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Happily Ever After
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by Jay Seaver

"I guess making a film about cheating on your wife beats actually doing it."
2 stars

Memo to my brothers and friends: If, ten years or so down the road, I start acting like the guys in "Happily Ever After", please kick the crap out of me. I'll deserve that sort of wake-up call if I become that kind of sad whiner who doesn't appreciate his good fortune. Yvan Attal doesn't deserve a beating for merely making a movie about such people. Maybe just a little slapping around.

It is, I guess, a mid-life crisis movie that focuses on three friends around the age of forty. Fred (Alain Cohen) is still single, going out with a different younger woman every night. Georges (Alain Chabat) and his wife Nathalie (Emmanuelle Seigner) fight constantly and loudly, greatly annoying their neighbors. Vincent (Attal), on the other hand, still seems to greatly enjoy being with his lovely wife Gabrielle (Attal's real-life wife Charlotte Gainsbourg); they have food fights while their son Joseph (Ben Attal) is asleep and role-play in a bar to open the movie. So how come Vincent is having an affair with the mother of one of Joseph's classmates, and why do we see Gabrielle flirting with a man she sees in a record store?

Well, okay, that first question sort of explains the latter. But why is Vincent taking a mistress (Angie David)? Dunno. I guess the idea is that it can happen with anyone, but if that's what we're supposed to glean from the story, it's rather unsatisfying. These characters aren't individuals; despite not quite all being everymen, they still don't have much that makes them unique, or any real sense of personal history. So why should we be interested? Certainly, these characters' stories are believable, but is believable all that a movie should aspire to? I remember seeing a movie a year or so ago where my response was basically that I could get the same narrative by going to a local pizza place an eavesdropping. Pretty much the same can be said for Happily Ever After, although I'd probably have to go someplace a little more upscale.

It's not completely generic; Vincent and Gabrielle have some cute byplay, and their food fight is really a gem of a sequence. There's a funny, if predictable, bit where Nathalie doesn't want to be outshouted in bed by the new neighbors. On the other hand, the part where Gabrielle and Vincent's mistress wind up at neighboring tables in a restaurant is contrived and eyeroll-inducing, only enlivened by Aurore Clement as the mistress's mother. And the resolution of the thread about Vincent's and Gabrielle's martial troubles is pretty thoroughly anticlimactic.

Of course, it kind of has to be; it's not like there's any real chemistry between Mr. Attal and Ms. David. Or Chabat and Seigner. Or anyone, really, besides Attal and Gainsbourg. Charlotte Gainsbourg is really the best reason to watch this movie, more delightfully down-to-earth than she was in the last Attal/Gainsbourg comedy, My Wife is an Actress. She is, really, too good to be true in this movie - beautiful, smart, playful, successful in her own right, and if you're going to cheat on your wife, you really can't imagine her taking it better than Gabrielle does.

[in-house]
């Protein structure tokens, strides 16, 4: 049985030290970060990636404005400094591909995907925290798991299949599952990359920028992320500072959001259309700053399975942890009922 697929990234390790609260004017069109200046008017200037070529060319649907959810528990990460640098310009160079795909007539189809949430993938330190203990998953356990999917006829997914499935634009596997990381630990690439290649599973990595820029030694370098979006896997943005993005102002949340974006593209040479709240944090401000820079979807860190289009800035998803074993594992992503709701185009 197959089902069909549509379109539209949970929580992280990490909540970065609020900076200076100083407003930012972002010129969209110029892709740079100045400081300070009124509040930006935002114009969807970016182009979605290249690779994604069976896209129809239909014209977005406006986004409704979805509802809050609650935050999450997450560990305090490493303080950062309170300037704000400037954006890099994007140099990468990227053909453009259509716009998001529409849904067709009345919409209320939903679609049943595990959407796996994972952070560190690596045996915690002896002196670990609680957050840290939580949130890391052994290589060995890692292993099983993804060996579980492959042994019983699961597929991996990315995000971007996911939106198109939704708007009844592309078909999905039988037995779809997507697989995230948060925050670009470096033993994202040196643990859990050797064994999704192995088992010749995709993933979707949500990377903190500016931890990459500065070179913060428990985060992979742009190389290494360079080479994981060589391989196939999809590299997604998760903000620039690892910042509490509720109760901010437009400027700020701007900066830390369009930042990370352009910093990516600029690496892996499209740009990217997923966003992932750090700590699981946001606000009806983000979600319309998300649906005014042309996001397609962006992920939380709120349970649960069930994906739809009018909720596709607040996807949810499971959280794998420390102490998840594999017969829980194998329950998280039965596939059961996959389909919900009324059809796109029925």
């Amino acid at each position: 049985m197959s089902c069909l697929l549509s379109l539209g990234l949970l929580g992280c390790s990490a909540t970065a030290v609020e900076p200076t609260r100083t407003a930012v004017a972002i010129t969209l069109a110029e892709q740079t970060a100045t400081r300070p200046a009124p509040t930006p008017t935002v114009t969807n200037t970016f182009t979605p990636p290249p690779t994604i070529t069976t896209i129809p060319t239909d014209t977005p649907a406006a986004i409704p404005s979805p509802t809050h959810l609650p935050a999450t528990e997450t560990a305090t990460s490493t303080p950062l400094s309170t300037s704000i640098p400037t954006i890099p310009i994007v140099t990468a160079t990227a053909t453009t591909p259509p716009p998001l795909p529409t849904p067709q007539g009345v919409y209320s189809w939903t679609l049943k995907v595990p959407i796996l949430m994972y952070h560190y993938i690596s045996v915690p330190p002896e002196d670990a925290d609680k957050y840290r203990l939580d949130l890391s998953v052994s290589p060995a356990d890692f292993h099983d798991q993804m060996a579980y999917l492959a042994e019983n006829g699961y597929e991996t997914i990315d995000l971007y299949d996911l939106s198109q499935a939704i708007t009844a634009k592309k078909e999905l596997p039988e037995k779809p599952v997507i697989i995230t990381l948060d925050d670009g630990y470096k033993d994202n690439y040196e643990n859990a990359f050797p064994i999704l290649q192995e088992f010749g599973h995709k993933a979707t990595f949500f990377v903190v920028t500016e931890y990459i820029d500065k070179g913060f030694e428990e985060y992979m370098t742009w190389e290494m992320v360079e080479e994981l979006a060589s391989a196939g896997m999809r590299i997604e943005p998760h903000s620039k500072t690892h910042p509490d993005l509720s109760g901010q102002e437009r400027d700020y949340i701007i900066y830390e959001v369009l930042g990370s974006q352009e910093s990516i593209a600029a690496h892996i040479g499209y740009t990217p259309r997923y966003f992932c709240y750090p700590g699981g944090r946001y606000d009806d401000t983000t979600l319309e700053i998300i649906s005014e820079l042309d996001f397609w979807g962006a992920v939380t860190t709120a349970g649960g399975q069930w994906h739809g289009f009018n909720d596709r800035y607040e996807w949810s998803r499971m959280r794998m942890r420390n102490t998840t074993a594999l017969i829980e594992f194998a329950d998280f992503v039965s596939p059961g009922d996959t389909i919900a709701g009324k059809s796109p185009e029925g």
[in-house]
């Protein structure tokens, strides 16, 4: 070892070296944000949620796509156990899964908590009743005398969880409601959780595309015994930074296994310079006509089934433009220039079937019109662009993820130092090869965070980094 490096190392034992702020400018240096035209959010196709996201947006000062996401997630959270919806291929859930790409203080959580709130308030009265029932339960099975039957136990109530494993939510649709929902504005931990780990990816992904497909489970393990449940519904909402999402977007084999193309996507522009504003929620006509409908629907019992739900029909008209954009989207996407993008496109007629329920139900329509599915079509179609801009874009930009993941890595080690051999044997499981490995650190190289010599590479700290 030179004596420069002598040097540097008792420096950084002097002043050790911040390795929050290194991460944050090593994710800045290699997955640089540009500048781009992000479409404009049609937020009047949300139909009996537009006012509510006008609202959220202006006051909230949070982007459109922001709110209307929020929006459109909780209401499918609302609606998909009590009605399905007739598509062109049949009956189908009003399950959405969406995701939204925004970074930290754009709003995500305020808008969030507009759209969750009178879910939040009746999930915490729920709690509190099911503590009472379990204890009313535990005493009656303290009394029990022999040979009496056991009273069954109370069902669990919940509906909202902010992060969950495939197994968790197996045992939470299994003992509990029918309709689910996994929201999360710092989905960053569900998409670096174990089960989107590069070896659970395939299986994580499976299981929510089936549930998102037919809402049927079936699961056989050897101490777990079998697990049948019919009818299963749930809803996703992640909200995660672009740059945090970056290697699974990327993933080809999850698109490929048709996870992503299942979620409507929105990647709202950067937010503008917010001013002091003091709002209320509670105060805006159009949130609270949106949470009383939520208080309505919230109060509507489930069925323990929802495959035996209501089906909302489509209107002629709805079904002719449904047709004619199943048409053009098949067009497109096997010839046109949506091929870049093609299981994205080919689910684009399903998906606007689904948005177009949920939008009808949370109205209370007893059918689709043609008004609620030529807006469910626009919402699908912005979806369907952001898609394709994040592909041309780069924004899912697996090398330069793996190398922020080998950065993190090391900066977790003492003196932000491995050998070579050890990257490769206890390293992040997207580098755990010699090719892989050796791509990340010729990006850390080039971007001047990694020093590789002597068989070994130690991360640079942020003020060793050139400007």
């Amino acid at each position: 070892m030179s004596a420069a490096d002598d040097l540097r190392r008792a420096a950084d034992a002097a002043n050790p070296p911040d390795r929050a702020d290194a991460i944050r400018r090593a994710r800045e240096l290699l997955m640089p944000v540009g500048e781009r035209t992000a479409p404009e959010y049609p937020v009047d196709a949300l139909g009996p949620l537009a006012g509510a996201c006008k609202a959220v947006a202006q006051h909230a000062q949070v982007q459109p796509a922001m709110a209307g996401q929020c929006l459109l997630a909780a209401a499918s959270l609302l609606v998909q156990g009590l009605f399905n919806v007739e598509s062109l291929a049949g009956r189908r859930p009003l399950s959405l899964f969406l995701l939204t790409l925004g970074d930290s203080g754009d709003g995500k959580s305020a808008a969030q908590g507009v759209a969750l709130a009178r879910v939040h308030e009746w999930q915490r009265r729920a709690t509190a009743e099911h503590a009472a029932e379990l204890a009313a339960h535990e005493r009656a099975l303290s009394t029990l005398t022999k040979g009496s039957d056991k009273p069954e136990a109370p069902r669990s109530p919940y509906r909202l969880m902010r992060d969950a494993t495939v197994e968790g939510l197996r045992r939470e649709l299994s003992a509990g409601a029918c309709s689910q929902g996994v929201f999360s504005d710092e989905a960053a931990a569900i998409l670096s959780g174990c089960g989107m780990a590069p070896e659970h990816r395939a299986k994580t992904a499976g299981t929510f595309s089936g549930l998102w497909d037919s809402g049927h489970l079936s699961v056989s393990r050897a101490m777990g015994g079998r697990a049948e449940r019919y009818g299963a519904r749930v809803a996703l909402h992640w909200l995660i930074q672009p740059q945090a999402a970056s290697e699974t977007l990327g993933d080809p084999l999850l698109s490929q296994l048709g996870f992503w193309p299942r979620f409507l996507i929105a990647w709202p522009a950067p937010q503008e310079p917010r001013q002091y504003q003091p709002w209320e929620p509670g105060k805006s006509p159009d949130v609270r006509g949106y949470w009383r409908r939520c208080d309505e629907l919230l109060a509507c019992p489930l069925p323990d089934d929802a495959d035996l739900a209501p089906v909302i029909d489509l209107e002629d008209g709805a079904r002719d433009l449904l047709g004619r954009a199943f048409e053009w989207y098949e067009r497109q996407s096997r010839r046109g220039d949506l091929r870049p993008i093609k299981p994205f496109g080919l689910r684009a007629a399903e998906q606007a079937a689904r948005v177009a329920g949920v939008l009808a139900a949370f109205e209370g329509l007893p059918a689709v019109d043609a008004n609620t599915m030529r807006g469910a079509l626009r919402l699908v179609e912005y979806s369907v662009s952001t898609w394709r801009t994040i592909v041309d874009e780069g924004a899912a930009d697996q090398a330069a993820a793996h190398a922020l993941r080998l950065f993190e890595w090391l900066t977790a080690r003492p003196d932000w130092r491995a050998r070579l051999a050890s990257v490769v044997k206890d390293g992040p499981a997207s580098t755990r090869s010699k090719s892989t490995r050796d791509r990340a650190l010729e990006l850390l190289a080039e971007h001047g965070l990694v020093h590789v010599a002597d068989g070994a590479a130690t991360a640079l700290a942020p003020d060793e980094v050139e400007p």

The title is meant ironically, suggesting that what comes after the fairy-tale romance isn't easy, but it's a pretty bleak outlook. None of the couples really seem passionate; even Vincent and Gabrielle seem more determined to be happy than actually in love by the end. The creepiest scene, though, is when Fred makes a comment about forty-five years, and Vincent mentions that that's how long his parents have been married, and we cut to them (Claude Berrie and Anouk Aimee) visiting a restaurant, and it looks like they're just going through the motions. It's really rather horrifying, but placed at a point in the story where it seems like it's supposed to be reassuring. Instead, it's shiver-worthy. Then there's that thing with Johnny Depp (the guy Gabrille saw at the record store) at the end. What's that about?

But, again, I repeat - if ten years from now, I'm married to someone as terrific as this Charlotte Gainsbourg character, I would hope I'm smart enough to not screw it up, because as boringly realistic as this movie tries to be, it misses a basic truth: A gorgeous woman and a goofy man who doesn't appreciate her only stay together in French movies - especially when you throw Johnny Depp into the equation.

link directly to this review at https://www.hollywoodbitchslap.com/review.php?movie=12207&reviewer=371
originally posted: 06/26/05 01:36:01
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OFFICIAL SELECTION: 2005 Seattle Film Festival For more in the 2005 Seattle Film Festival series, click here.

User Comments

8/25/06 Elizabeth S At times amusing and poignant, it captures a basic truth about relationships. 4 stars
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  11-Oct-2005 (NR)
  DVD: 11-Oct-2005



Directed by
  Yvan Attal

Written by
  Yvan Attal

  Charlotte Gainsbourg
  Yvan Attal
  Alain Chabat
  Emmanuelle Seigner
  Anouk Aimée

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